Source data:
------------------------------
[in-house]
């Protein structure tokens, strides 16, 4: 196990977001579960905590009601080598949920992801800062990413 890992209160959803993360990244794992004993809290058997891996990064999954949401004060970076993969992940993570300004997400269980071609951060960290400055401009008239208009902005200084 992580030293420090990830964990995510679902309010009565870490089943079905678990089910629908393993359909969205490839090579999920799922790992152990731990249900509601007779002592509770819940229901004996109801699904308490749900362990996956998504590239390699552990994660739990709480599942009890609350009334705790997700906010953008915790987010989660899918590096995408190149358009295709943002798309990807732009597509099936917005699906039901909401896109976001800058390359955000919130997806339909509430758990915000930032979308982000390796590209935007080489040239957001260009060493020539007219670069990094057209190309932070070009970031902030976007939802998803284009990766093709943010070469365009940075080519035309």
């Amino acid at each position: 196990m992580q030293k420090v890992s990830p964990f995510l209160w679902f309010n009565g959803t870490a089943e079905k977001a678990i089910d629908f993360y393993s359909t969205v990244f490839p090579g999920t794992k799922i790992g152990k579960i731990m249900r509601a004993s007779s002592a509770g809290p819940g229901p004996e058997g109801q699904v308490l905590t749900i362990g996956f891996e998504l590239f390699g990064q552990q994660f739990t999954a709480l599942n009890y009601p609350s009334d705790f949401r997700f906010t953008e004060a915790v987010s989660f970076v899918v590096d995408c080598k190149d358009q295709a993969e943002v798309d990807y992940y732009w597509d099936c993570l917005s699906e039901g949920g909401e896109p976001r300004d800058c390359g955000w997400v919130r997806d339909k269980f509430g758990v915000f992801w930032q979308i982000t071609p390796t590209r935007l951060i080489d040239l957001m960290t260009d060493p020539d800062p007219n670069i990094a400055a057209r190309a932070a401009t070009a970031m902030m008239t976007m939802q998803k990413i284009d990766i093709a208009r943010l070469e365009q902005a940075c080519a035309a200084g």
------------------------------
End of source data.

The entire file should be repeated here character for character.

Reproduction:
[in-house]
């Protein structure tokens, strides 16, 4: 196990977001579960905590009601080598949920992801800062990413 890992209160959803993360990244794992004993809290058997891996990064999954949401004060970076993969992940993570300004997400269980071609951060960290400055401009008239208009902005200084 992580030293420090990830964990995510679902309010009565870490089943079905678990089910629908393993359909969205490839090579999920799922790992152990731990249900509601007779002592509770819940229901004996109801699904308490749900362990996956998504590239390699552990994660739990709480599942009890609350009334705790997700906010953008915790987010989660899918590096995408190149358009295709943002798309990807732009597509099936917005699906039901909401896109976001800058390359955000919130997806339909509430758990915000930032979308982000390796590209935007080489040239957001260009060493020539007219670069990094057209190309932070070009970031902030976007939802998803284009990766093709943010070469365009940075080519035309």
């Amino acid at each position: 196990m992580q030293k420090v890992s990830p964990f995510l209160w679902f309010n009565g959803t870490a089943e079905k977001a678990i089910d629908f993360y393993s359909t969205v990244f490839p090579g999920t794992k799922i790992g152990k579960i731990m249900r509601a004993s007779s002592a509770g809290p819940g229901p004996e058997g109801q699904v308490l905590t749900i362990g996956f891996e998504l590239f390699g990064q552990q994660f739990t999954a709480l599942n009890y009601p609350s009334d705790f949401r997700f906010t953008e004060a915790v987010s989660f970076v899918v590096d995408c080598k190149d358009q295709a993969e943002v798309d990807y992940y732009w597509d099936c993570l917005s699906e039901g949920g909401e896109p976001r300004d800058c390359g955000w997400v919130r997806d339909k269980f509430g758990v915000f992801w930032q979308i982000t071609p390796t590209r935007l951060i080489d040239l957001m960290t260009d060493p020539d800062p007219n670069i990094a400055a057209r190309a932070a401009t070009a970031m902030m008239t976007m939802q998803k990413i284009d990766i093709a208009r943010l070469e365009q902005a940075c080519a035309a200084g």